by Sue Friedman
PARP inhibitors are drugs designed specifically to treat cancers in people with certain inherited mutations, including BRCA1 and BRCA2, among others. These drugs block an enzyme – known as PARP – used by cells to repair damage to their DNA. Although these agents seem to be most effective in people with mutations—not just BRCA but also ATM, PALB2 and others—PARP inhibitors can also treat some cancers in people without mutations. Because these drugs target only cancer cells they generally have fewer side effects than chemotherapy.
PARP inhibitors were first introduced in clinical trials in 2005. FORCE has been following the progress of these drugs since then. We have played a major role in recruiting patients with hereditary cancer for clinical studies that led to FDA approval of Lynparza (olaparib), Rubraca (rucaparib), and Zejula (niraparib). Two others – Talazoparib and Veliparib – are being actively studied, but have not yet received FDA approval. Here’s our update on PARP inhibitors in clinical care and research.
First FDA Approval for Metastatic Breast Cancer!
This year began on a positive note, with the first FDA approval of a PARP inhibitor for treating breast cancer. Lynparza received FDA approval to treat metastatic breast cancer in people with BRCA mutations. BRACAnalysis CDx—a companion diagnostic test—received approval at the same time. The National Comprehensive Cancer Network (NCCN) recently listed Lynparza as a preferred treatment for women with advanced breast cancer and a BRCA mutation.
Breast Cancer Research
In December 2018, results from the EMBRACA study—a large clinical trial for metastatic breast cancer—were reported at the San Antonio Breast Cancer Symposium. Patients who received Talazoparib had a longer period of time before their cancer worsened, compared to patients who did not receive the drug. Experts are hopeful that Talazoparib also will receive FDA approval this year to treat metastatic breast cancer caused by a BRCA mutation.
Veliparib is another PARP inhibitor that is being studied for treatment of metastatic triple-negative breast cancer, as well as metastatic breast cancer in people with a BRCA mutation.
Researchers are also studying PARP inhibitor effectiveness against breast cancer in other scenarios, including:
- patients with metastatic breast cancer who have inherited mutations other than BRCA, such as ATM and PALB2
- patients with triple-negative metastatic breast cancer, without an inherited mutation
- PARP inhibitors in combination with other agents, such as immunotherapies
- patients with earlier stages of breast cancer
Visit our new Research Search Tool to find PARP inhibitor research studies enrolling patients with breast cancer.
Advanced Ovarian Cancer
Two PARP inhibitors—Lynparza (olaparib) and Rubraca (rucaparib)—have received FDA approval to treat advanced, recurrent ovarian, fallopian tube, and primary peritoneal cancer. Each has a slightly different indication, but both are approved for women with a BRCA mutation.
Ovarian Cancer Maintenance Therapy
Maintenance therapy is a type of treatment that is given after initial standard treatment has been completed to try to keep the cancer from returning. Lynparza and Zejula have received FDA approval for use as maintenance therapy in women with ovarian, fallopian tube, and primary peritoneal cancer (regardless of their BRCA status) who have received at least two lines of chemotherapy and who had a complete or partial response to their most recent treatment.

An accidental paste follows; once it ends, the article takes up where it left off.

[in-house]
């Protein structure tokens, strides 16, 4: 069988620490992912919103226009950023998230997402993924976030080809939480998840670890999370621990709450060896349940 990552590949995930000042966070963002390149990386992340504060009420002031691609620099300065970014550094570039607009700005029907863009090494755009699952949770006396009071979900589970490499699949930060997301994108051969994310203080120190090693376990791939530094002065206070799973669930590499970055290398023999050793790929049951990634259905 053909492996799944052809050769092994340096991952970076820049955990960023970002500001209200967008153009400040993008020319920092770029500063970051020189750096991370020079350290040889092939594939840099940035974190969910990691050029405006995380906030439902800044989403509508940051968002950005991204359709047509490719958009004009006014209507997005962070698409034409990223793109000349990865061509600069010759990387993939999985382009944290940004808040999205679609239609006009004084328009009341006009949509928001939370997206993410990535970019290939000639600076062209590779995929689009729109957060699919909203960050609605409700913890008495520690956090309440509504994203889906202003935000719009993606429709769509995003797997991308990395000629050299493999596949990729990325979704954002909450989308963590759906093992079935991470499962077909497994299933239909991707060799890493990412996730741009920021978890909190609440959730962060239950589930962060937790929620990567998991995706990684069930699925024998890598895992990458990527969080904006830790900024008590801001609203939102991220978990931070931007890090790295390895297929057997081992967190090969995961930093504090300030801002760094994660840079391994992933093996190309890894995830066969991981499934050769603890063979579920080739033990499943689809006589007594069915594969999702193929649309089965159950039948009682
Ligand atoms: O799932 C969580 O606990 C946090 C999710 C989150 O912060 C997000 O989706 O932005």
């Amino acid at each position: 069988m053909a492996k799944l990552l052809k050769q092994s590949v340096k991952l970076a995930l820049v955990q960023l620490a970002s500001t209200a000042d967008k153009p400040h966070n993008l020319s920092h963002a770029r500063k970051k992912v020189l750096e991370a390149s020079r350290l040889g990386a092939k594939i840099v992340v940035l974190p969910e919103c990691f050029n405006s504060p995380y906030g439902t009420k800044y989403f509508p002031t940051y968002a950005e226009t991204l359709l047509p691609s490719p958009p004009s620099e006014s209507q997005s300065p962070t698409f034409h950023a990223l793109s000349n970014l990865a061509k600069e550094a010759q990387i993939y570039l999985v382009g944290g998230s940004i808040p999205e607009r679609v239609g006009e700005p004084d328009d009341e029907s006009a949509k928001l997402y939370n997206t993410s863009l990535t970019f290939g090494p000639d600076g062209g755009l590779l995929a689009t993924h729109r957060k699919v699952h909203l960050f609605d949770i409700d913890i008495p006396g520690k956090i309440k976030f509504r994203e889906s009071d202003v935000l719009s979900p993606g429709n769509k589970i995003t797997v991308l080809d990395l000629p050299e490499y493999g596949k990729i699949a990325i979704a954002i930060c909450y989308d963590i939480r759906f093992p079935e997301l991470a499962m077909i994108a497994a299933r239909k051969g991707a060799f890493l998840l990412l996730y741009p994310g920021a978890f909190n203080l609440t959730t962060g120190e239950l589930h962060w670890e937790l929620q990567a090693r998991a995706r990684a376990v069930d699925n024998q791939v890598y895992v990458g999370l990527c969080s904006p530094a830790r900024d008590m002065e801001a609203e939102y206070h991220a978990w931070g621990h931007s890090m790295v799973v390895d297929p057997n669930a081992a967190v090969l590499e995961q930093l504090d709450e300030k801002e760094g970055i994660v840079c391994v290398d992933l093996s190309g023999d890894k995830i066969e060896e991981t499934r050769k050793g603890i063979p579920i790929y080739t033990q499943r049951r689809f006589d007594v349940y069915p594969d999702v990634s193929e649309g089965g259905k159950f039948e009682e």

Ovarian Cancer Research
Researchers are studying PARP inhibitor effectiveness when used in combination with other agents, including immunotherapies and with drugs that shrink blood supply. Visit our Research Study Search Tool to find clinical trials enrolling patients with hereditary ovarian, fallopian tube, and primary peritoneal cancer.
Pancreatic Cancer Research
Although the FDA has not approved any PARP inhibitors for treating pancreatic cancer, several are being actively studied. Veliparib is being studied in this clinical trial recruiting people with a BRCA1, BRCA2 or PALB2 mutation. The POLO Study is a pancreatic cancer maintenance treatment clinical trial investigating the PARP inhibitor, Lynparza. Another clinical trial is looking at Rubraca to treat people with a BRCA1, BRCA2, or PALB2.
Visit our Research Study Search Tool to find additional pancreatic cancer treatment clinical trails.
Prostate Cancer Research
PARP inhibitors are not currently FDA-approved for treating prostate cancer. However, clinical trials are studying Lynparza, Rubraca, and Talazoparib to treat men with advanced prostate cancer associated with an inherited mutation in BRCA, CHEK2, ATM, PALB2 and other genes, as well as men who test negative for inherited mutations. As part of these clinical trials, tumor tests look at gene mutations within the tumor (somatic mutations) to predict whether the prostate cancer is likely to respond to a PARP inhibitor or some other treatment. Visit our Research Study Search Tool to find PARP inhibitor studies enrolling patients with prostate cancer.
FORCE continues to play a role in PARP inhibitor research and educating the community on their use in clinical care. We are hopeful that current research will lead to additional FDA approval of these drugs.Tags: advanced breast cancer, ATM, brca, BRCA1, BRCA2, breast cancer treatment, cancer research, cancer targeted therapy, gene panel testing, genetic testing, inherited mutations, metastatic breast cancer, metastatic prostate cancer, ovarian cancer, ovarian cancer treatment, PALB2, pancreatic cancer, PARP inhibitor, PARP inhibitors, prostate cancer treatment, targeted therapy for cancer